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Work started on the Invergordon smelter in 1968, with it entering production in 1971.  However delays to construction at Hunterston and spiralling energy costs, led to huge losses at Invergordon.  When government financial support to cover the deficit incurred by the electricity boards involved was withdrawn, British Aluminium was forced to announce Invergordon’s closure in 1981. 

The modernisation of the Lochaber works, which had started in the late 1970s, was completed around the same time.  In 1982, British Aluminium merged with Alcan, and in 1985, the group’s name changed to British Alcan (now part of Alcan – Primary Metals Europe).  After the merger, operations at a number of plants (including Falkirk) contracted.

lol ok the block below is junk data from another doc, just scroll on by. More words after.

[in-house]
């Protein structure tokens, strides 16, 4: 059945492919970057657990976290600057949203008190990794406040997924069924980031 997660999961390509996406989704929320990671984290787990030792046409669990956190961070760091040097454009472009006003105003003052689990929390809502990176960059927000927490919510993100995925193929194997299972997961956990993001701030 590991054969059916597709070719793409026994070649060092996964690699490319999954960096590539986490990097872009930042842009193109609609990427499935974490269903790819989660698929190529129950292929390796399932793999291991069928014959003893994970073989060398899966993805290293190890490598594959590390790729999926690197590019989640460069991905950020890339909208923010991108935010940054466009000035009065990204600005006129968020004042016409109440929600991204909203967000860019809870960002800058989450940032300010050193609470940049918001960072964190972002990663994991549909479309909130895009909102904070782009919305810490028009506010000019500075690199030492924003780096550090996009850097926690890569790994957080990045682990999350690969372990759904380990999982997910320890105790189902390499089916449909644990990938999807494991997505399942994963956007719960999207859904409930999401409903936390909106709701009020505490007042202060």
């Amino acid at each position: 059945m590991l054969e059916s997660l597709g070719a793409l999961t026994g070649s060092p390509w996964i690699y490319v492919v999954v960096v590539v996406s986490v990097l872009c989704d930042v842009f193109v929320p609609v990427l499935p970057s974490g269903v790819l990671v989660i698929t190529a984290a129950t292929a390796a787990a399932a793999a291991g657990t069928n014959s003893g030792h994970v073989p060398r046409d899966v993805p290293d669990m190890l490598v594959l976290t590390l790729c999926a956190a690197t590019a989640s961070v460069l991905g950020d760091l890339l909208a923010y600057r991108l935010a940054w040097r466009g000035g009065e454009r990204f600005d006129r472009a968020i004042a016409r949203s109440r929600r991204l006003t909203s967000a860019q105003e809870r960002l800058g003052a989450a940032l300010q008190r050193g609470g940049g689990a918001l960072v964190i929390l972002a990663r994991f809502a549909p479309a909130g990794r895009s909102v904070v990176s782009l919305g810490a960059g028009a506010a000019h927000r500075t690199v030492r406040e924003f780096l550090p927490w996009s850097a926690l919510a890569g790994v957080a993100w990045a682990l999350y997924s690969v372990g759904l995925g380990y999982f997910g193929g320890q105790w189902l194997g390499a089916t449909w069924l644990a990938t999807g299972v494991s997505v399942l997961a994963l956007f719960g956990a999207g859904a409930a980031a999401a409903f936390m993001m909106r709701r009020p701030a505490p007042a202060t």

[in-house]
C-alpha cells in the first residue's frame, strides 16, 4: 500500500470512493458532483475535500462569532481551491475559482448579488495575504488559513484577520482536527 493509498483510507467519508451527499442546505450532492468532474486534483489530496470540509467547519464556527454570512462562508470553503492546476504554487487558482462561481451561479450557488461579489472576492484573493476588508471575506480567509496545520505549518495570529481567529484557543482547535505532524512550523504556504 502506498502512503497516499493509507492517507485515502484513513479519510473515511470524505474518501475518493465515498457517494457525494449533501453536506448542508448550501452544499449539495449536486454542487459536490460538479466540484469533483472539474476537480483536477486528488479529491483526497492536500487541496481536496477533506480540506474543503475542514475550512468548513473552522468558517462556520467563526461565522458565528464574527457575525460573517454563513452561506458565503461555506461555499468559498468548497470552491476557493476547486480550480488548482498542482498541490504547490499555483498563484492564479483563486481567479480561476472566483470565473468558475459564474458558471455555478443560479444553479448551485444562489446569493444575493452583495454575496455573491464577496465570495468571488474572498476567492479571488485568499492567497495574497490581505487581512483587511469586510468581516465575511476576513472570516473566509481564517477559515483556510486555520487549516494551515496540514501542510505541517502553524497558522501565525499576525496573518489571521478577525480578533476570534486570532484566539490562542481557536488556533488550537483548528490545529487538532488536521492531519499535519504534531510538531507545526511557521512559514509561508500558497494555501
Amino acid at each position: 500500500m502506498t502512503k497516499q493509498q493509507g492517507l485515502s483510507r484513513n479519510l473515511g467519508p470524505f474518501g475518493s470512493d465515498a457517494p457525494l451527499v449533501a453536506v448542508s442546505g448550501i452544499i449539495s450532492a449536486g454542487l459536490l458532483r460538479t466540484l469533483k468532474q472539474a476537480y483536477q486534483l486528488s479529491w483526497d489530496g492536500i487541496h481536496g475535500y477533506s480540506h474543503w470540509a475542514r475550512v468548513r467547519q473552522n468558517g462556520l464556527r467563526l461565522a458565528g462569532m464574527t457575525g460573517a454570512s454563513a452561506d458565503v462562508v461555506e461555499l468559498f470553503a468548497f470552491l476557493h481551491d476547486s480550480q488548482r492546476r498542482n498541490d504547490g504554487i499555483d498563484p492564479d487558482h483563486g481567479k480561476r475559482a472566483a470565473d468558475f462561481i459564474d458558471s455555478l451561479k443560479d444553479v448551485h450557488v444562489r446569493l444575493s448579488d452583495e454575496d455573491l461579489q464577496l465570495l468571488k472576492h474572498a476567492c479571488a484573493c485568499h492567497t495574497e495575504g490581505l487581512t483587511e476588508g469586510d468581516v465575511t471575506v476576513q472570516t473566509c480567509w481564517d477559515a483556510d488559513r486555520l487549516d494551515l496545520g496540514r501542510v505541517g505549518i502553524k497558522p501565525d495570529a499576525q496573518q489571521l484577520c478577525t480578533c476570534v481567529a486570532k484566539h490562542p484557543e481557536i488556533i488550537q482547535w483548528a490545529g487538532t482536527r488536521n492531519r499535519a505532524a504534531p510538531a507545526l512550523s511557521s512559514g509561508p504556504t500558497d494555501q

In 1994, British Alcan announced that Kinlochleven would close, and over the next 6 years the Company worked with regional agencies to develop alternative opportunities in the area before the factory closed in 2000. In the first few years of the 21st century, Alcan wound up operations at its Burntisland, Falkirk and Glasgow sites.    Yet in 2003, the Alcan’s Lochaber smelter was still producing around 1% of Western Europe’s output of primary aluminium and was judged to be one of the most efficient plants in the industry.